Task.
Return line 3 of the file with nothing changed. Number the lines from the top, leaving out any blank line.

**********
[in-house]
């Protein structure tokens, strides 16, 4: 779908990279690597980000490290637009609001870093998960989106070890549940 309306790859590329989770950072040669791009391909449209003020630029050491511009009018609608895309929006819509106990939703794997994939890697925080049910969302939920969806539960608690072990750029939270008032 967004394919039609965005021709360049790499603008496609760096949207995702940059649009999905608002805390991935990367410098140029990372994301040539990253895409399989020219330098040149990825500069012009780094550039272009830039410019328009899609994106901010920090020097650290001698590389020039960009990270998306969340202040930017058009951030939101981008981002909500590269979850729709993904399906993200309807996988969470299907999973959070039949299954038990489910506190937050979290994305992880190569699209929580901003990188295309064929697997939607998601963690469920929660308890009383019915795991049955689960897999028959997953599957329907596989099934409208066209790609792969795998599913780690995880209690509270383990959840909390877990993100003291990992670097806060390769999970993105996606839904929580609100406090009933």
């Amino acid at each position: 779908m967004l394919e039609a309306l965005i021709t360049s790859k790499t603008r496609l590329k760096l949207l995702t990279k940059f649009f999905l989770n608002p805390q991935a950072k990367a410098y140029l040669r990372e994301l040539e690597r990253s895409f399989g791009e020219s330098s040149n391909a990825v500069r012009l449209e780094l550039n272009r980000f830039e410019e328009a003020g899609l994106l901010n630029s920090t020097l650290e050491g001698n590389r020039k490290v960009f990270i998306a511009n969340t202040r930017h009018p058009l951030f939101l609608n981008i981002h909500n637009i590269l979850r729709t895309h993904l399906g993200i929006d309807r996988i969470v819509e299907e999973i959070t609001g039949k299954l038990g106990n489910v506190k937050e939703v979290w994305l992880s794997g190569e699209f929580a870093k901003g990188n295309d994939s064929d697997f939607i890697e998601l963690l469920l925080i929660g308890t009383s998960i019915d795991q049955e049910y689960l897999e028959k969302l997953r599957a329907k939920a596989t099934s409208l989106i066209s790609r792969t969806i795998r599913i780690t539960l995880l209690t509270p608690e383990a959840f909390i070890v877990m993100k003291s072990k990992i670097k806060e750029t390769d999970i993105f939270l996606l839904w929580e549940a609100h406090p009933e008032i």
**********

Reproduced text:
């Amino acid at each position: 779908m967004l394919e039609a309306l965005i021709t360049s790859k790499t603008r496609l590329k760096l949207l995702t990279k940059f649009f999905l989770n608002p805390q991935a950072k990367a410098y140029l040669r990372e994301l040539e690597r990253s895409f399989g791009e020219s330098s040149n391909a990825v500069r012009l449209e780094l550039n272009r980000f830039e410019e328009a003020g899609l994106l901010n630029s920090t020097l650290e050491g001698n590389r020039k490290v960009f990270i998306a511009n969340t202040r930017h009018p058009l951030f939101l609608n981008i981002h909500n637009i590269l979850r729709t895309h993904l399906g993200i929006d309807r996988i969470v819509e299907e999973i959070t609001g039949k299954l038990g106990n489910v506190k937050e939703v979290w994305l992880s794997g190569e699209f929580a870093k901003g990188n295309d994939s064929d697997f939607i890697e998601l963690l469920l925080i929660g308890t009383s998960i019915d795991q049955e049910y689960l897999e028959k969302l997953r599957a329907k939920a596989t099934s409208l989106i066209s790609r792969t969806i795998r599913i780690t539960l995880l209690t509270p608690e383990a959840f909390i070890v877990m993100k003291s072990k990992i670097k806060e750029t390769d999970i993105f939270l996606l839904w929580e549940a609100h406090p009933e008032i």